April in the Apiary

Aaaah, you’ve made it through the winter (at least most of your hives, hopefully).  For those hives that made it, we’ve started seeing some pale pollens early in the month with brighter colors later.  You’ll also start seeing some of the fruit trees towards the end of the month.

Things to think about for your hives:  If you have Langstroth hives, the bees frequently “eat themselves up the hive.”  You’ll find the bottom box nearly empty of bees and stores, and everyone and everything in the top box.  If the cluster, or brood chamber isn’t spanning the upper/lower box joint, I generally swap the boxes, bottom to top and top to bottom, so they can expand from the bottom.  If you have a long hive, Top Bar or Warre hive this isn’t as much of an issue.  This is also a good time to look at culling out old dark comb while it is empty of bees and honey.

If you have any deadouts, this is a great time (if that’s not an oxymoron I don’t know what is) to clean them out.  Do a postmortem to figure out probably why they died.  Get rid of the diseased stuff, clean out the dead  bees, old and damaged comb and repair or replace damaged woodenware.   A deadout is also a good time to cull old dark comb.  Remember the lessons learned during the post-mortem to reduce your losses and hopefully have healthier bees next year.

Keep in mind, your bees are animals, like your dog, horse or you.  They need food and water to survive and thrive.  Their food consists primarily of carbohydrates (honey and nectar) and protein (pollen).  The available food in April, in Central Oregon can be very spotty, in time, location and type.  The first food we see was the willows, maples and snowdrops back in March (primarily pollen).  Then in early April, we get some more bulbs like daffodils and crocuses (also primarily pollen).  Finally in late April we get some fruit trees (plums mostly) which provide nectar.  Once the nectar starts coming in, the raising of brood starts off in earnest.  If you’ve been following this line of thinking, you’ll notice that your bees won’t start the big push for population increase until the end of April.  Since we have a relatively short summer season many beekeepers in Central Oregon will provide prophylactic, or supplemental feeding during April, to spur the population to increase before the majority of fruit trees bloom.  This feeding frequently consists of 1:1 sugar solution and a pollen substitute.  The 1:1 sugar solution stimulates brood rearing (vs the 2:1 or 3:1 ratios used in late summer and early fall to “fatten them up before winter” which doesn’t).  Some people like to add adjuncts (essential oils of peppermint, chamomile tea, lemon grass or commercial ProHealth kind of solutions in very dilute quantities) to encourage the bees to take up the syrup.  The pollen substitute provides additional protein to the natural pollen they are bringing in.  Please read the discussion by Dr. Ramesh Sagili to our club last year on the efficacy of artificial pollen substitutes vs natural pollen in longer term brood rearing.  WARNING, if you do start supplemental feeding, continue the feeding until natural forages are available.  The bees will start raising brood, and if you stop feeding without natural food, you’ll have a good probability of starvation.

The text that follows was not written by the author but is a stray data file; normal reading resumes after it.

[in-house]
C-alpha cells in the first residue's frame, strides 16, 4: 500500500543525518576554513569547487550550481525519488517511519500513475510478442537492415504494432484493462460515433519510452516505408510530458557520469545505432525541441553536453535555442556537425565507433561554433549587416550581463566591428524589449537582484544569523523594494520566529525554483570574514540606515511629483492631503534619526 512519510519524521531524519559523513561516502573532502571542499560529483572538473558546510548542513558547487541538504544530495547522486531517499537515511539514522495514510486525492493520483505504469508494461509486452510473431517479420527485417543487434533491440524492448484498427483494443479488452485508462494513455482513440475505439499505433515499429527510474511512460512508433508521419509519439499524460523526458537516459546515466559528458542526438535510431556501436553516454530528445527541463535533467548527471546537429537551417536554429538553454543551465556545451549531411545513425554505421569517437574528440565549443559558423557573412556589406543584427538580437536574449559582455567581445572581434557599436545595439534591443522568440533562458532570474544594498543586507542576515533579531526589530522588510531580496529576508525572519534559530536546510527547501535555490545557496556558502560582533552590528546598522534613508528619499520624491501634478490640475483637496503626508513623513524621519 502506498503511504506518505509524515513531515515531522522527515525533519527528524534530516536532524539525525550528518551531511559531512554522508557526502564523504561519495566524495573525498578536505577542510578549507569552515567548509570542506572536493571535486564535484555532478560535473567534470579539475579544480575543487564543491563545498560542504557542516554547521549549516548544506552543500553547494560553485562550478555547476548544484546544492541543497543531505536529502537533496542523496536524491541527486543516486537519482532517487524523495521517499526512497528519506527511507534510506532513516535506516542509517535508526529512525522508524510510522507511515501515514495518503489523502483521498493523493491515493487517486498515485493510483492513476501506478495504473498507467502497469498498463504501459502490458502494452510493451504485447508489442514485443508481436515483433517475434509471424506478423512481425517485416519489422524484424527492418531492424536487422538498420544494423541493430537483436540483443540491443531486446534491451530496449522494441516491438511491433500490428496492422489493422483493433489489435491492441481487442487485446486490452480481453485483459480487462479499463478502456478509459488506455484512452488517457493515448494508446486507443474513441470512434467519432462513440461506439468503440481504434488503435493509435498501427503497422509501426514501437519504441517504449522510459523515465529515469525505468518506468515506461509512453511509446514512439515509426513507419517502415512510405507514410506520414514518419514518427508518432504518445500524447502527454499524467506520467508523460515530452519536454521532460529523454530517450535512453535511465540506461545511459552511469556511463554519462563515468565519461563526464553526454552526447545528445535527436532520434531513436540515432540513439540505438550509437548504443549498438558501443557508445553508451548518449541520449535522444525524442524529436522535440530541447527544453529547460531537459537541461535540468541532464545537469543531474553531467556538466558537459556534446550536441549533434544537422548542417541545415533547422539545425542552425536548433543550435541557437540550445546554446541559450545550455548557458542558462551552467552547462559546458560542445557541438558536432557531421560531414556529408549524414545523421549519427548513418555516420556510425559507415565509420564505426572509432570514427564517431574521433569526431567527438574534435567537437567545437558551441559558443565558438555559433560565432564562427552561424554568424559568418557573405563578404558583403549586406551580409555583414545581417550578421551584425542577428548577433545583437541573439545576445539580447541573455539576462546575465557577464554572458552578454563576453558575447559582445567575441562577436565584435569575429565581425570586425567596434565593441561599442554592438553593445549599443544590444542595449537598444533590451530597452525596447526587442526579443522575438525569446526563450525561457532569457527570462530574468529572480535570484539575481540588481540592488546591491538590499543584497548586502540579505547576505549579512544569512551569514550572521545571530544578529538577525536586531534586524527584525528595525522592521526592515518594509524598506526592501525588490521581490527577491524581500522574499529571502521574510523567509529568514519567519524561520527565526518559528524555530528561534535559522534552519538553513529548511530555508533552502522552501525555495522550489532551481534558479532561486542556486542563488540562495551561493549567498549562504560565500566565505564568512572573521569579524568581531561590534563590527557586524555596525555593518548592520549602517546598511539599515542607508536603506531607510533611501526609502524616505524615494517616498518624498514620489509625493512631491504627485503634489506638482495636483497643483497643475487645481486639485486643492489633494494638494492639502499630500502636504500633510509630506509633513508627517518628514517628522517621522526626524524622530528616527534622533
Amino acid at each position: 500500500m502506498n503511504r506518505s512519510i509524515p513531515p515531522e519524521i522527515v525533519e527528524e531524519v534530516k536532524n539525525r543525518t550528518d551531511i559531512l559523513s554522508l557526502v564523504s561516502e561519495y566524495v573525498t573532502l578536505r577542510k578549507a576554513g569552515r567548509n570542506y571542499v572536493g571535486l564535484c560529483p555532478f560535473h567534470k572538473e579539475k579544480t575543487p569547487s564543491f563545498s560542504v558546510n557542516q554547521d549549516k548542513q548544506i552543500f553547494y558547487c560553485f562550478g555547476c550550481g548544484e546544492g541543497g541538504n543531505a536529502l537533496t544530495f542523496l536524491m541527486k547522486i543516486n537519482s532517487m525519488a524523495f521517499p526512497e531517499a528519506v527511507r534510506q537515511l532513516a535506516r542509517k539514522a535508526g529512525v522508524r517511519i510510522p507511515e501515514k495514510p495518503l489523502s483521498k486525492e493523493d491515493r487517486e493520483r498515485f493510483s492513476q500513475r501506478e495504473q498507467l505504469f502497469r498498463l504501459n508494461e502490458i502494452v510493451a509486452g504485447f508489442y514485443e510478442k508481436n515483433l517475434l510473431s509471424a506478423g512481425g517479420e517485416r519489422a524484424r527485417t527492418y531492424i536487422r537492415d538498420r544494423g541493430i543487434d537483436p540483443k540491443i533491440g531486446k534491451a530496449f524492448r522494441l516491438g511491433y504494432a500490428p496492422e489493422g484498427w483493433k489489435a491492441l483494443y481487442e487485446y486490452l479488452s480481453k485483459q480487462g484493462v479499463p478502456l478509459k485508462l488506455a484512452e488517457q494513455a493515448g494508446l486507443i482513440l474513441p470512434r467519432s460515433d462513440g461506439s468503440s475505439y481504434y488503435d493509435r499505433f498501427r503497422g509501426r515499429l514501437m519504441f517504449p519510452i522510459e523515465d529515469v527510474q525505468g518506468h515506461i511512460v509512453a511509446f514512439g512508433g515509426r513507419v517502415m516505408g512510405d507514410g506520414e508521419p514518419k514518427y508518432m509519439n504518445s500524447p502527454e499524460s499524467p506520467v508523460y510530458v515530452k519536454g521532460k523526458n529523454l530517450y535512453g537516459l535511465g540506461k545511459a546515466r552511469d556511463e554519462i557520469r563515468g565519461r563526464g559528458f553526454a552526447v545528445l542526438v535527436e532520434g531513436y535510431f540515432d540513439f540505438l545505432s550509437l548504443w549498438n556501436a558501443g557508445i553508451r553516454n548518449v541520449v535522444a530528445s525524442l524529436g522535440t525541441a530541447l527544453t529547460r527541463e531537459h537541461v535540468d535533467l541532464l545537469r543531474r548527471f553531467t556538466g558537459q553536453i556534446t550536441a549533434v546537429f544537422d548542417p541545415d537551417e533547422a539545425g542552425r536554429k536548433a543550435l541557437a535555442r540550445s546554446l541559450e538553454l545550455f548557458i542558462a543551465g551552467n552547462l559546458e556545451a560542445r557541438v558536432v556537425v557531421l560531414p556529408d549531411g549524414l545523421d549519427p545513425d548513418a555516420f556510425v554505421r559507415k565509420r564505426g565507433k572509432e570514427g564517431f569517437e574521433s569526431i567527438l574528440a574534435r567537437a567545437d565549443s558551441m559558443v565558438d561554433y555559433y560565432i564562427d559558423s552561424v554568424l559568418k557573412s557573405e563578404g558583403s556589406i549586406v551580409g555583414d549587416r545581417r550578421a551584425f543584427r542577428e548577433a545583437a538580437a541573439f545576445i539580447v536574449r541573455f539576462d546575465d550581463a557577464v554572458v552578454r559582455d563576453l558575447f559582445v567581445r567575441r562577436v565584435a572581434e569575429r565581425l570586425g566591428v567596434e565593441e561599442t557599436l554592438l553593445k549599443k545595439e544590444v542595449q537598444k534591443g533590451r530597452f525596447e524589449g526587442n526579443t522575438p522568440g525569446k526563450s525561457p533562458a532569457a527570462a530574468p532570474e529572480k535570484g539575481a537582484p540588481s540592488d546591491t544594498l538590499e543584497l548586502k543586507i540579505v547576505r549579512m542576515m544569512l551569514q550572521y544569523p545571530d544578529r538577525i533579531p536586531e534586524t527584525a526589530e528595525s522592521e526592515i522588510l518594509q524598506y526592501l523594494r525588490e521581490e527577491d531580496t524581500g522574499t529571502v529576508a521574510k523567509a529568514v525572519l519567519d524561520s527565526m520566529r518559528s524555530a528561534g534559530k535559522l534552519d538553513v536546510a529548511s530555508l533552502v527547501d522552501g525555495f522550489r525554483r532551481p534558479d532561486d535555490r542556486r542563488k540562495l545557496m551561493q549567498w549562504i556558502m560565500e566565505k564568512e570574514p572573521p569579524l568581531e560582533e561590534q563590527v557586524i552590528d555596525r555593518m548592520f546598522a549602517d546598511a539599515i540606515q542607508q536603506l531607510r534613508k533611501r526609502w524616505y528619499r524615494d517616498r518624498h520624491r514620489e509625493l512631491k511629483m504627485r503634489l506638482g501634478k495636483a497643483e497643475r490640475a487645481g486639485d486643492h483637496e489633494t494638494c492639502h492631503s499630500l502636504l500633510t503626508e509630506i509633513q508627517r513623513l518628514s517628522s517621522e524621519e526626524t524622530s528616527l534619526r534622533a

Finally, if you haven’t yet, you should think about mites.  Do a mite count.  Remember that as the bee population is increasing, the mite population is as well.  Eventually, the mites usually win.  Now is a good time to give your bees an advantage.  On our website, www.cobeekeeping.org, under links, Check out HBHC Tools for Varroa Management for approved and recommended methods, cautions and reasons for the various mite treatments, but this time of year, I generally treat with Oxalic acid if the mite levels are higher than 3%.

Good luck and enjoy the change in seasons.

Allen Engle

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